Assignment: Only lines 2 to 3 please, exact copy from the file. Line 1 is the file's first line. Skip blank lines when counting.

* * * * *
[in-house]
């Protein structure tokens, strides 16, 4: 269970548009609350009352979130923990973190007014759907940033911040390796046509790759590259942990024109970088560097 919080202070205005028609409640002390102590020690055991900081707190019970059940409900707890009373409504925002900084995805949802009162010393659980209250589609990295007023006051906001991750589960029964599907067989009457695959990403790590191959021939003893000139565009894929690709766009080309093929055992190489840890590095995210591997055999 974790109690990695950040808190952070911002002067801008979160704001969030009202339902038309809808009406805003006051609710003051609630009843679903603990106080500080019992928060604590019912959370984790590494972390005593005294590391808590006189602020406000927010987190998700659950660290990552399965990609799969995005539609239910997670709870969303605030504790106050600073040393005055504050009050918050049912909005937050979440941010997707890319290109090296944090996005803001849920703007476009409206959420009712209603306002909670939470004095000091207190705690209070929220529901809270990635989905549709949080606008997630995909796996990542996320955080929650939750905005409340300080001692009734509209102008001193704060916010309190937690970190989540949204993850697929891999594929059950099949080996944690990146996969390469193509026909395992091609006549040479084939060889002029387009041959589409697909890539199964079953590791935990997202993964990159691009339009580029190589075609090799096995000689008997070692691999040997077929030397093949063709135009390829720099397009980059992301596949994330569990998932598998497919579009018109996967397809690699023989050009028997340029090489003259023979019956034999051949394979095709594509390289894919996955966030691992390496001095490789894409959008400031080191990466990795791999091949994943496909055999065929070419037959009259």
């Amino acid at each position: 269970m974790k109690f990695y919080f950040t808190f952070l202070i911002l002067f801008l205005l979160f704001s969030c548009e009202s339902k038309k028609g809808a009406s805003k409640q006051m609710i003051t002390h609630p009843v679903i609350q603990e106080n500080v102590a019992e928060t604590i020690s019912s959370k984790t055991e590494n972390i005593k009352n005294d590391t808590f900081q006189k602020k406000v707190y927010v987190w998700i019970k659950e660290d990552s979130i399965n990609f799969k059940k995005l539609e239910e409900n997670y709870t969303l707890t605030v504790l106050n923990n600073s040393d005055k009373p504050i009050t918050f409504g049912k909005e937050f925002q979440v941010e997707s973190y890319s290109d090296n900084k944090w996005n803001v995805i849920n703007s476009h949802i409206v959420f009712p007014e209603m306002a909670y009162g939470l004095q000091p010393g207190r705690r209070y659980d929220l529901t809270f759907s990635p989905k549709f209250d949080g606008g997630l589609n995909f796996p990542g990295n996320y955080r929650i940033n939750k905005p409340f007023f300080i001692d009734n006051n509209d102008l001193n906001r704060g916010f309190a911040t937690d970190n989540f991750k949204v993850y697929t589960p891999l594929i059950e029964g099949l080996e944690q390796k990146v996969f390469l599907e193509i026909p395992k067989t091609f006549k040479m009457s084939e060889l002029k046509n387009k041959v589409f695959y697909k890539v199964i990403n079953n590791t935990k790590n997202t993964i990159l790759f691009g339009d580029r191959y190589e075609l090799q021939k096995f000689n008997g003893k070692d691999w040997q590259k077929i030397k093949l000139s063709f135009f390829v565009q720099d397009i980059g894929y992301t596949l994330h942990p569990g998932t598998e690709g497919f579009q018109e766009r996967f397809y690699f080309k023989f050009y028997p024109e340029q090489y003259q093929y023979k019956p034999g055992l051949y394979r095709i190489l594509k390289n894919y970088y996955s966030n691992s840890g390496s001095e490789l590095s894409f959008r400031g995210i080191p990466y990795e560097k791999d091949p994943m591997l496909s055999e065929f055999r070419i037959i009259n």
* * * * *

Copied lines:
């Protein structure tokens, strides 16, 4: 269970548009609350009352979130923990973190007014759907940033911040390796046509790759590259942990024109970088560097 919080202070205005028609409640002390102590020690055991900081707190019970059940409900707890009373409504925002900084995805949802009162010393659980209250589609990295007023006051906001991750589960029964599907067989009457695959990403790590191959021939003893000139565009894929690709766009080309093929055992190489840890590095995210591997055999 974790109690990695950040808190952070911002002067801008979160704001969030009202339902038309809808009406805003006051609710003051609630009843679903603990106080500080019992928060604590019912959370984790590494972390005593005294590391808590006189602020406000927010987190998700659950660290990552399965990609799969995005539609239910997670709870969303605030504790106050600073040393005055504050009050918050049912909005937050979440941010997707890319290109090296944090996005803001849920703007476009409206959420009712209603306002909670939470004095000091207190705690209070929220529901809270990635989905549709949080606008997630995909796996990542996320955080929650939750905005409340300080001692009734509209102008001193704060916010309190937690970190989540949204993850697929891999594929059950099949080996944690990146996969390469193509026909395992091609006549040479084939060889002029387009041959589409697909890539199964079953590791935990997202993964990159691009339009580029190589075609090799096995000689008997070692691999040997077929030397093949063709135009390829720099397009980059992301596949994330569990998932598998497919579009018109996967397809690699023989050009028997340029090489003259023979019956034999051949394979095709594509390289894919996955966030691992390496001095490789894409959008400031080191990466990795791999091949994943496909055999065929070419037959009259």
């Amino acid at each position: 269970m974790k109690f990695y919080f950040t808190f952070l202070i911002l002067f801008l205005l979160f704001s969030c548009e009202s339902k038309k028609g809808a009406s805003k409640q006051m609710i003051t002390h609630p009843v679903i609350q603990e106080n500080v102590a019992e928060t604590i020690s019912s959370k984790t055991e590494n972390i005593k009352n005294d590391t808590f900081q006189k602020k406000v707190y927010v987190w998700i019970k659950e660290d990552s979130i399965n990609f799969k059940k995005l539609e239910e409900n997670y709870t969303l707890t605030v504790l106050n923990n600073s040393d005055k009373p504050i009050t918050f409504g049912k909005e937050f925002q979440v941010e997707s973190y890319s290109d090296n900084k944090w996005n803001v995805i849920n703007s476009h949802i409206v959420f009712p007014e209603m306002a909670y009162g939470l004095q000091p010393g207190r705690r209070y659980d929220l529901t809270f759907s990635p989905k549709f209250d949080g606008g997630l589609n995909f796996p990542g990295n996320y955080r929650i940033n939750k905005p409340f007023f300080i001692d009734n006051n509209d102008l001193n906001r704060g916010f309190a911040t937690d970190n989540f991750k949204v993850y697929t589960p891999l594929i059950e029964g099949l080996e944690q390796k990146v996969f390469l599907e193509i026909p395992k067989t091609f006549k040479m009457s084939e060889l002029k046509n387009k041959v589409f695959y697909k890539v199964i990403n079953n590791t935990k790590n997202t993964i990159l790759f691009g339009d580029r191959y190589e075609l090799q021939k096995f000689n008997g003893k070692d691999w040997q590259k077929i030397k093949l000139s063709f135009f390829v565009q720099d397009i980059g894929y992301t596949l994330h942990p569990g998932t598998e690709g497919f579009q018109e766009r996967f397809y690699f080309k023989f050009y028997p024109e340029q090489y003259q093929y023979k019956p034999g055992l051949y394979r095709i190489l594509k390289n894919y970088y996955s966030n691992s840890g390496s001095e490789l590095s894409f959008r400031g995210i080191p990466y990795e560097k791999d091949p994943m591997l496909s055999e065929f055999r070419i037959i009259n």